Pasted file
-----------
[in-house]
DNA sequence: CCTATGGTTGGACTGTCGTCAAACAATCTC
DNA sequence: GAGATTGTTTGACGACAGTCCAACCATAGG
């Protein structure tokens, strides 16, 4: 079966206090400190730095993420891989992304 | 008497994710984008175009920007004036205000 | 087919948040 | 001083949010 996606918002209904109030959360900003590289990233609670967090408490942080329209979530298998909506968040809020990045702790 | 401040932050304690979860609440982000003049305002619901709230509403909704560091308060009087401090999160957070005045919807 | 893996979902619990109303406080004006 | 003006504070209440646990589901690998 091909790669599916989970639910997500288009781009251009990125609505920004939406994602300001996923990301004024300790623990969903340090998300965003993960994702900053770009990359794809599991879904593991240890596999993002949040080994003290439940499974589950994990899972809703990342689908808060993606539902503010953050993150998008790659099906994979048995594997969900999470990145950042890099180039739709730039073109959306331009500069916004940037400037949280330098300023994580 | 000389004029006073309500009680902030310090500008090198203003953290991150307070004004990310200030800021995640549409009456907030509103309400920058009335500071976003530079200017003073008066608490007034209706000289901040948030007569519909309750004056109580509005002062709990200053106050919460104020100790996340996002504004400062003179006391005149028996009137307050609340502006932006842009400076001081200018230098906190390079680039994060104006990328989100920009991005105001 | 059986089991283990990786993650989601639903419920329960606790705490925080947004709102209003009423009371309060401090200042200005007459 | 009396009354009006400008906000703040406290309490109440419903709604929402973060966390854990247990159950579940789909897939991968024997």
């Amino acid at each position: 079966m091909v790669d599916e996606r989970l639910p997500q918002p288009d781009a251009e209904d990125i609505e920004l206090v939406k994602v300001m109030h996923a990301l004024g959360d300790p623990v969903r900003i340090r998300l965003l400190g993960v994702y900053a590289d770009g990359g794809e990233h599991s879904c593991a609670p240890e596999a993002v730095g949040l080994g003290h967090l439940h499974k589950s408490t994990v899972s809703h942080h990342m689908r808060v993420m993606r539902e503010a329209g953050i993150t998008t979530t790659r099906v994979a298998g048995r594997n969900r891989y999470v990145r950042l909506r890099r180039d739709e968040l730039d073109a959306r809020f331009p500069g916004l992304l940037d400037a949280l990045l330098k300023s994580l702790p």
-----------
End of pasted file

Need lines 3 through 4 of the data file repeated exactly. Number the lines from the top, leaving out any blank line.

DNA sequence: GAGATTGTTTGACGACAGTCCAACCATAGG
């Protein structure tokens, strides 16, 4: 079966206090400190730095993420891989992304 | 008497994710984008175009920007004036205000 | 087919948040 | 001083949010 996606918002209904109030959360900003590289990233609670967090408490942080329209979530298998909506968040809020990045702790 | 401040932050304690979860609440982000003049305002619901709230509403909704560091308060009087401090999160957070005045919807 | 893996979902619990109303406080004006 | 003006504070209440646990589901690998 091909790669599916989970639910997500288009781009251009990125609505920004939406994602300001996923990301004024300790623990969903340090998300965003993960994702900053770009990359794809599991879904593991240890596999993002949040080994003290439940499974589950994990899972809703990342689908808060993606539902503010953050993150998008790659099906994979048995594997969900999470990145950042890099180039739709730039073109959306331009500069916004940037400037949280330098300023994580 | 000389004029006073309500009680902030310090500008090198203003953290991150307070004004990310200030800021995640549409009456907030509103309400920058009335500071976003530079200017003073008066608490007034209706000289901040948030007569519909309750004056109580509005002062709990200053106050919460104020100790996340996002504004400062003179006391005149028996009137307050609340502006932006842009400076001081200018230098906190390079680039994060104006990328989100920009991005105001 | 059986089991283990990786993650989601639903419920329960606790705490925080947004709102209003009423009371309060401090200042200005007459 | 009396009354009006400008906000703040406290309490109440419903709604929402973060966390854990247990159950579940789909897939991968024997």